Rafa Macarrón is one of the most interesting voices of the present-day Spanish art scene. His work moves between the Spanish heritage that comes from the painting of Picasso to Saura, Mompó to Bonifacio, and the trace of a liquid figuration seen in Arshile Gorky or Roberto Matta, and the meaning of Jean Dubuffet’s Art-Brut and Philip Guston’s All this cultural baggage, not learnt in any Spanish or foreign faculty, but rather seen motu proprio, led him to crystallize – in his alchemic melting pot – a figurative painting whose narrative takes us to a distinctive new world.
New generations of Spanish artists, born starting from the 1980s, have seen that their success is either worldwide – at least crossing the Atlantic – or does not exist at all. They are rooted in Spanish tradition but with an outlook which, from the outset, goes much further. Rosalía starts her recent song “LLYLM” (lie like you love me), with the words “I am from here….I will say it in English and you will understand me”. Following this acoustic introduction, there is a moment of silence before a catchy pop melody begins: “I don’t need honesty, baby, lie like you love me”. It is the perfect mix, an international song, a rupture with flamenco brushstrokes.
“Painting involves transmitting the emotion that we have inside and being capable of transmitting it to the spectator”, explain Rafa Macarrón. This artist’s goal is to show strange and fun worlds through his paintings, with the desire and hope to transmit happiness or an emotion, like music does. If Rosalía emerged from flamenco, with the albums Los Angeles and El Mal Querer, Macarrón emerged from that Spanish tradition of original graphics, which came from Goya and included Picasso (with The Dream and Lie of Franco) and Saura, from the distorted figure of Barjola or of Bonifacio, but observing and understanding very well the distortions of the British (Sutherland, Bacon) and the Americans (Gorky, Guston, etc.).
In the present painting Nueva York (226 x 366 cm) six original figures are interlinked in a dialogue focused on looks and on the gestures of their extremities. Their fingers and toes, of which there are never five, are distorted like Picasso’s finger/phallus from the time of Guernica, influenced by the imagery of the mediaeval Blessed, shown to him by Juan Larrea. Macarrón presents his characters as if emerging from the pictorial space, occupying the entire scene (consisting of greys and blacks), or as if trying to emerge from it. Their hands and feet, uneven or huge, alter the perspective and everything floats in a deconstructed space. In this respect, his sculptures arise from his own painting.
The composition, created with sprays, acrylic and strokes with oil sticks, is based on the tension of strange bodies and their positions, with huge eyes, not arranged symmetrically, which transfer the tension to us, as if it were an adventure of Mort and Phil. Macarrón shows us his painted universe, his ghosts, like Graham Sutherland presented his animated forest. They both use simple images of strange characters or animals with an elementary graphic language (which comes from cartoons), but with a unique poetic load in their personal zoology.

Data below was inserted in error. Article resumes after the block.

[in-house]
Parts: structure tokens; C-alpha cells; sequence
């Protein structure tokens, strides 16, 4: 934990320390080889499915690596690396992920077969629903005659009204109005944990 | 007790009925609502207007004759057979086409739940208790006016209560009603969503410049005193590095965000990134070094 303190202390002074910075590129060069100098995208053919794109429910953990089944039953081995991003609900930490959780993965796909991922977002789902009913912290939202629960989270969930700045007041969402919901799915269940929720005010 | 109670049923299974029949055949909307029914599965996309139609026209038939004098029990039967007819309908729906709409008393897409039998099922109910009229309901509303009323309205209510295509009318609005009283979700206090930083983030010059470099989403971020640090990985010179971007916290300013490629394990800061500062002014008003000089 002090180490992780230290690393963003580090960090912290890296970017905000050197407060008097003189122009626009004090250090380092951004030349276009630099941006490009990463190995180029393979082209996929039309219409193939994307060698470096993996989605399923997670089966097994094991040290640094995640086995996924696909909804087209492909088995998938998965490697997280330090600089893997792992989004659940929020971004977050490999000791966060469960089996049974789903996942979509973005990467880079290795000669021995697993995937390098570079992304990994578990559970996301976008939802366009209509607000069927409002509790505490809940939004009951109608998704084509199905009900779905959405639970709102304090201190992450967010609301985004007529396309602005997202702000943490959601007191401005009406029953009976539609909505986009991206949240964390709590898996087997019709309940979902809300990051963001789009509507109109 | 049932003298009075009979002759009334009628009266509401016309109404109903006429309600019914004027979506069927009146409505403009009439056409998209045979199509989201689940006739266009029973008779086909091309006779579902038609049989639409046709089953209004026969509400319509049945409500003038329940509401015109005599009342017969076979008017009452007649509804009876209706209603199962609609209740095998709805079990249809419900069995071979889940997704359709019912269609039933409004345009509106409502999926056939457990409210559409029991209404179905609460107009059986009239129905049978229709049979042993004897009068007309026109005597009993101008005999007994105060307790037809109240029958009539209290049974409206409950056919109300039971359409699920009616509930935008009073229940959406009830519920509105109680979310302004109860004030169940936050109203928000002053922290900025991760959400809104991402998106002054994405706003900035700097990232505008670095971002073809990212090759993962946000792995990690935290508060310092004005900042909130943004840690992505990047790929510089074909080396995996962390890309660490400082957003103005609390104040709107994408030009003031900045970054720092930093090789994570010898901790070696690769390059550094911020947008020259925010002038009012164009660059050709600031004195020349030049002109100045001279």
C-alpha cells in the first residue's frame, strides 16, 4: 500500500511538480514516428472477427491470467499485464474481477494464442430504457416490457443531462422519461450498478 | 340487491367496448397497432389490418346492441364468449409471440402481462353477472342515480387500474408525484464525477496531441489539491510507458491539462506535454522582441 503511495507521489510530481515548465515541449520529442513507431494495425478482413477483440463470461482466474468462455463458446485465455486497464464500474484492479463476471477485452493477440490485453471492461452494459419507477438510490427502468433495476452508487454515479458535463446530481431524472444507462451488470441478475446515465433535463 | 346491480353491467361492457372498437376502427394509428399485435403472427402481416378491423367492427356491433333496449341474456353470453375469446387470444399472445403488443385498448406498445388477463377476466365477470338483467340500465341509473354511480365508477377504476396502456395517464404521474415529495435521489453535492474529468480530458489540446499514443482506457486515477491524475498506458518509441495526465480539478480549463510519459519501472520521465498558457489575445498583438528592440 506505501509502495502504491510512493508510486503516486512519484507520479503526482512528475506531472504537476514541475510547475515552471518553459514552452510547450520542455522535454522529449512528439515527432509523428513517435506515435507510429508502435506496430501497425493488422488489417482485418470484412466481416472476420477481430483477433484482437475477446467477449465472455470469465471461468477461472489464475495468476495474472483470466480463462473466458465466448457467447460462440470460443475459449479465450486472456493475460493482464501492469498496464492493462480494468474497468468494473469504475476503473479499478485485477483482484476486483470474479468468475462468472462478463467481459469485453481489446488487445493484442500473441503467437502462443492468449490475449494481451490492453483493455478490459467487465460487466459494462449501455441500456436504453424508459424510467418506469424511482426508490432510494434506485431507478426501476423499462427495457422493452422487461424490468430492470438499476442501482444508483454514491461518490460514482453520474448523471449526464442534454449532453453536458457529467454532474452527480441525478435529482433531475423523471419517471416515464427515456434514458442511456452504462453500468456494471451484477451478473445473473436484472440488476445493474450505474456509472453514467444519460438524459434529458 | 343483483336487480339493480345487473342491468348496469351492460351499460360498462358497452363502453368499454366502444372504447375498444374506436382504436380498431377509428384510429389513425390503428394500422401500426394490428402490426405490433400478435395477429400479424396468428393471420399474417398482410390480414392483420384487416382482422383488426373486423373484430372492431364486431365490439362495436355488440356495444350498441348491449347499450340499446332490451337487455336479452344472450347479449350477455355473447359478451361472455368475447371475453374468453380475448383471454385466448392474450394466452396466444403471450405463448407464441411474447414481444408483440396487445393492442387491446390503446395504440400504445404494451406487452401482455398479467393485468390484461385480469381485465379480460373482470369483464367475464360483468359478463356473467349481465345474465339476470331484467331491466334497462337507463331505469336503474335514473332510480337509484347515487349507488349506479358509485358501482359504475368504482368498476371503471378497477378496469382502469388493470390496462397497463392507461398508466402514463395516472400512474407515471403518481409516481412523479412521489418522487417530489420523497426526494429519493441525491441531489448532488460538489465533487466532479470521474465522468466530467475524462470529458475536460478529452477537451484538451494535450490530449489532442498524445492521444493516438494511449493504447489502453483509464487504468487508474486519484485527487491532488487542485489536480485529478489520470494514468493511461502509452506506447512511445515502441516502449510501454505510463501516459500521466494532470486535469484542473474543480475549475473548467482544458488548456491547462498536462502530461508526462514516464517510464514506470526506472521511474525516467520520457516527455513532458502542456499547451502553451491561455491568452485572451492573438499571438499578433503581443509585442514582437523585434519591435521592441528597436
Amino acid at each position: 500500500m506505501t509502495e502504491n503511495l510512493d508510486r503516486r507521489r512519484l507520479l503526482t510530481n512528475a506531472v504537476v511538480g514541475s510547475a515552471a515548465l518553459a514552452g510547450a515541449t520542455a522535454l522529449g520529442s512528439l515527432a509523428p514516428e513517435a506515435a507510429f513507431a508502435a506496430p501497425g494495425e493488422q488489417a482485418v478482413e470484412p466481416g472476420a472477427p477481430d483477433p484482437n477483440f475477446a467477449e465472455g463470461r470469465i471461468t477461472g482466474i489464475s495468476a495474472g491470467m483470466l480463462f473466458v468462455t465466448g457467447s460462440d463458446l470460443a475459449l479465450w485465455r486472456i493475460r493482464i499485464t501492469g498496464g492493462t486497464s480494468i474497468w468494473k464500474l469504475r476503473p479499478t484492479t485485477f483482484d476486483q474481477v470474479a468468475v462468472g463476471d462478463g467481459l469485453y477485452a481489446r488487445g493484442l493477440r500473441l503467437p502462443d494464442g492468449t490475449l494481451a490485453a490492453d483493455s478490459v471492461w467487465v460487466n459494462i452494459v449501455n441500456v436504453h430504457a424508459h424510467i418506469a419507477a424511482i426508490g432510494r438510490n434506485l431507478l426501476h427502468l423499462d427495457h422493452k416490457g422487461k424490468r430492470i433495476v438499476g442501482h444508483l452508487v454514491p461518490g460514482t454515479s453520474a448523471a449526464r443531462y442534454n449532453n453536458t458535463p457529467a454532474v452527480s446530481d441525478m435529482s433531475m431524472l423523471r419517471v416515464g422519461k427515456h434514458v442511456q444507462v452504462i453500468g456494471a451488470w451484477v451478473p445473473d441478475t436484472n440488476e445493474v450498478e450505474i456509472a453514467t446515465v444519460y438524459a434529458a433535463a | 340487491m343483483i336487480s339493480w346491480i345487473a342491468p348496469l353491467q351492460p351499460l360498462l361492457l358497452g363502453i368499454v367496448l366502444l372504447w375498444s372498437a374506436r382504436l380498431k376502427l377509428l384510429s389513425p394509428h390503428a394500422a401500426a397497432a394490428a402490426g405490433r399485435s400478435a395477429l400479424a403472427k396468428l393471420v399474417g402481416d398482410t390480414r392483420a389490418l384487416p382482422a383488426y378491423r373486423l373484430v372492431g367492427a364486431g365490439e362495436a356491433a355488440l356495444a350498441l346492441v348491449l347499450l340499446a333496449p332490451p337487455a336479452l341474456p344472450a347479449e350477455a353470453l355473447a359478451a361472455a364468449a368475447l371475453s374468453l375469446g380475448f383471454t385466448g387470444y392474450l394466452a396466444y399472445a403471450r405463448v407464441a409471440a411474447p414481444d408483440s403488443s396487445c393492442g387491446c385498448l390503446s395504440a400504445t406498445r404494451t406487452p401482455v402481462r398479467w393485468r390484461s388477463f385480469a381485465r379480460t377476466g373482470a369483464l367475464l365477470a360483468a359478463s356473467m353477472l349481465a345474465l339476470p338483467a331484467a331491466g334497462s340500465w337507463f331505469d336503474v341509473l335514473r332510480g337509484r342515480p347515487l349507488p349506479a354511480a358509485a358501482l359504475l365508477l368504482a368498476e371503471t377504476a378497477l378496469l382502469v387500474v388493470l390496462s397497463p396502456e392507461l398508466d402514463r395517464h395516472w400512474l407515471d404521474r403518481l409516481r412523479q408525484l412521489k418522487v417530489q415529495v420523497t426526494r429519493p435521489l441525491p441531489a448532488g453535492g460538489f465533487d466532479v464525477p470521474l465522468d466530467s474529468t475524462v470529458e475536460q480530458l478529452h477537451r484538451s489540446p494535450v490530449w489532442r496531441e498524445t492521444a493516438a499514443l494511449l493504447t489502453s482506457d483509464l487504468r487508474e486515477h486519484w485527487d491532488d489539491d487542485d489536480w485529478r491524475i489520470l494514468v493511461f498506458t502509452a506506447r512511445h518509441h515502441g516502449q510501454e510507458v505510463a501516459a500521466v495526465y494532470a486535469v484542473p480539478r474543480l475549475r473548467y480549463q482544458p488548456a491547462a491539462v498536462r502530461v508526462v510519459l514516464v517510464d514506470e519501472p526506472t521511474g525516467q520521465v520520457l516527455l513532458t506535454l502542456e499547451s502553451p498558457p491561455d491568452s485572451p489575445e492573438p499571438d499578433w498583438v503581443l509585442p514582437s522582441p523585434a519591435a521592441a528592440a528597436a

Macarrón’s figures, his characters, are also characterized by deformed hands and feet, by eyes which pop out of their sockets and which are not placed parallel, and by strange heads with jaws of many teeth. He makes them live in a setting beyond the literary threat, encapsulating them like in a zoo behind the glass barrier. He does not pause on the specific details of the face, on the Aristotelian similarity, but rather he blurs all these details, drowns them in alcohol, and individual features become animal features. For Green Tree Form 1940 (Tate Gallery, London), Sutherland took a tree fallen on a grassy bank, with its roots exposed, isolated this “found object” and abstracted its shape so that it seemed to be emerging from the turbid green setting. Sutherland converted the fallen tree into a monster; he metamorphosed it into an imaginary animal.
Macarrón’s work presents a pathos like Sutherland’s in relation to the world of trees, a narrative world inhabited by monsters, by distorted figures, by coloured windows and black paintings, by books and covens. His painting is an exercise of rupture; it is a declaration. It represents an epiphany of something that we do not master and which arises from the confrontation between the artist’s hand and his head, the seismography of which is disclosed on paper or on canvas.
The distortion and the frenetic energy of his scenes confer a tender vulnerability on his strange beings, on these black paintings. The composition likewise has something of Egyptian figuration, of palimpsest, tracing the history of art. Macarrón controls the dynamics of the action, the kinetics of the stroke, the expressions of his paradoxical beings; he controls this with a very personal graphic finish, with an excellent command of the technical means. His poetics is amphibious by nature, classical and viral: at the same time he intervenes, covering both the history of art and the new systems of platforms and networks. Macarrón appears to follow the determination of the poet Jean Cocteau: “do today what everyone else will do tomorrow”.
Text by Kosme de Barañano